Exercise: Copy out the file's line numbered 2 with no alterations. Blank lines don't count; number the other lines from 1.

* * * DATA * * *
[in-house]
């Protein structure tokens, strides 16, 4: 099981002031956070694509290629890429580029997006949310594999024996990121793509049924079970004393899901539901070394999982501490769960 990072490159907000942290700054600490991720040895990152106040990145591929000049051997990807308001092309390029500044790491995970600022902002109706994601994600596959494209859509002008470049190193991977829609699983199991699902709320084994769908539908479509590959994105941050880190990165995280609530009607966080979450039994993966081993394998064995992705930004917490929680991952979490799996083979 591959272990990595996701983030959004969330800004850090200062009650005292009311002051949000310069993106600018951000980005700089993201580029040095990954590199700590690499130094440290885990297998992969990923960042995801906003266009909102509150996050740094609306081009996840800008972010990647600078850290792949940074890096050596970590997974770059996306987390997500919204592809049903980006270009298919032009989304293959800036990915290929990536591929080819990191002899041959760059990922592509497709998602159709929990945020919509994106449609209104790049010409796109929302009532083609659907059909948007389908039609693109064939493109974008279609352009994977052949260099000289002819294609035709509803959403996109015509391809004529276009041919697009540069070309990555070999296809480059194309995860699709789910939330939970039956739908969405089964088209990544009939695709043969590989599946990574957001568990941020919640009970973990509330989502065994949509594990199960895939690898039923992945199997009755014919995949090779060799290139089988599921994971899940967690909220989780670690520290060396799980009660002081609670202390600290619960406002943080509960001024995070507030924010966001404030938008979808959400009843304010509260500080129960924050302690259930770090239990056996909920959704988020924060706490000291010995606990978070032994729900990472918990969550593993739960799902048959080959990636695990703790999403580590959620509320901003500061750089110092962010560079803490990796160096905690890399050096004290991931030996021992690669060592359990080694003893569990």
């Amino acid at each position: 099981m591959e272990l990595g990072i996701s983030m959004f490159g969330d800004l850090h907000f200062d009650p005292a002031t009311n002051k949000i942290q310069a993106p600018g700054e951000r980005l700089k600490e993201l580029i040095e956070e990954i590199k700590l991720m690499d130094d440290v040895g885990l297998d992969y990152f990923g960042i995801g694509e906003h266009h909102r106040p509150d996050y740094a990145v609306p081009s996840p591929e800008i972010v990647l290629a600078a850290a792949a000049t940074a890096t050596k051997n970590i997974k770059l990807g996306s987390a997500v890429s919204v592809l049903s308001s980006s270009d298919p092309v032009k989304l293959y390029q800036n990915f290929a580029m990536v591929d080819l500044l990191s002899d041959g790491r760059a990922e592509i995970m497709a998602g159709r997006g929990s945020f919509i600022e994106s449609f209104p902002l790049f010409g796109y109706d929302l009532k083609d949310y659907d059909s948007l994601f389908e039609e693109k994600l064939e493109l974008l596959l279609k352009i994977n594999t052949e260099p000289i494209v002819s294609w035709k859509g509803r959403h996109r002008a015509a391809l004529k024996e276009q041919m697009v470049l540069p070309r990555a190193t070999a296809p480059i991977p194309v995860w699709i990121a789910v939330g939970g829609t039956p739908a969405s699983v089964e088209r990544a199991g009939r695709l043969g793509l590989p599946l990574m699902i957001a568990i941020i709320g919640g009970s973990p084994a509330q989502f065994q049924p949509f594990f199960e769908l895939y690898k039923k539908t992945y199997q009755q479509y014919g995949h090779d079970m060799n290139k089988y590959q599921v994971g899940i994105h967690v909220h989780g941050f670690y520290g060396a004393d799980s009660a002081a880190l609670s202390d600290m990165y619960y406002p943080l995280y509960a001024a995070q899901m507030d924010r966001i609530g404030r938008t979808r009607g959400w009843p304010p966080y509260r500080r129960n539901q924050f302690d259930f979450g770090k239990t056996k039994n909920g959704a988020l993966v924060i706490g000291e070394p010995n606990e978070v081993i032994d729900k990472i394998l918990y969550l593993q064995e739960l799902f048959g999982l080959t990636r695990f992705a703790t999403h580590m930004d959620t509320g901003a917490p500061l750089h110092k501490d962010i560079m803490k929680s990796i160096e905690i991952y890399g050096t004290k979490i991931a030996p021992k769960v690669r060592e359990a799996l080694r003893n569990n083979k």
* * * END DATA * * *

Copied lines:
């Protein structure tokens, strides 16, 4: 099981002031956070694509290629890429580029997006949310594999024996990121793509049924079970004393899901539901070394999982501490769960 990072490159907000942290700054600490991720040895990152106040990145591929000049051997990807308001092309390029500044790491995970600022902002109706994601994600596959494209859509002008470049190193991977829609699983199991699902709320084994769908539908479509590959994105941050880190990165995280609530009607966080979450039994993966081993394998064995992705930004917490929680991952979490799996083979 591959272990990595996701983030959004969330800004850090200062009650005292009311002051949000310069993106600018951000980005700089993201580029040095990954590199700590690499130094440290885990297998992969990923960042995801906003266009909102509150996050740094609306081009996840800008972010990647600078850290792949940074890096050596970590997974770059996306987390997500919204592809049903980006270009298919032009989304293959800036990915290929990536591929080819990191002899041959760059990922592509497709998602159709929990945020919509994106449609209104790049010409796109929302009532083609659907059909948007389908039609693109064939493109974008279609352009994977052949260099000289002819294609035709509803959403996109015509391809004529276009041919697009540069070309990555070999296809480059194309995860699709789910939330939970039956739908969405089964088209990544009939695709043969590989599946990574957001568990941020919640009970973990509330989502065994949509594990199960895939690898039923992945199997009755014919995949090779060799290139089988599921994971899940967690909220989780670690520290060396799980009660002081609670202390600290619960406002943080509960001024995070507030924010966001404030938008979808959400009843304010509260500080129960924050302690259930770090239990056996909920959704988020924060706490000291010995606990978070032994729900990472918990969550593993739960799902048959080959990636695990703790999403580590959620509320901003500061750089110092962010560079803490990796160096905690890399050096004290991931030996021992690669060592359990080694003893569990």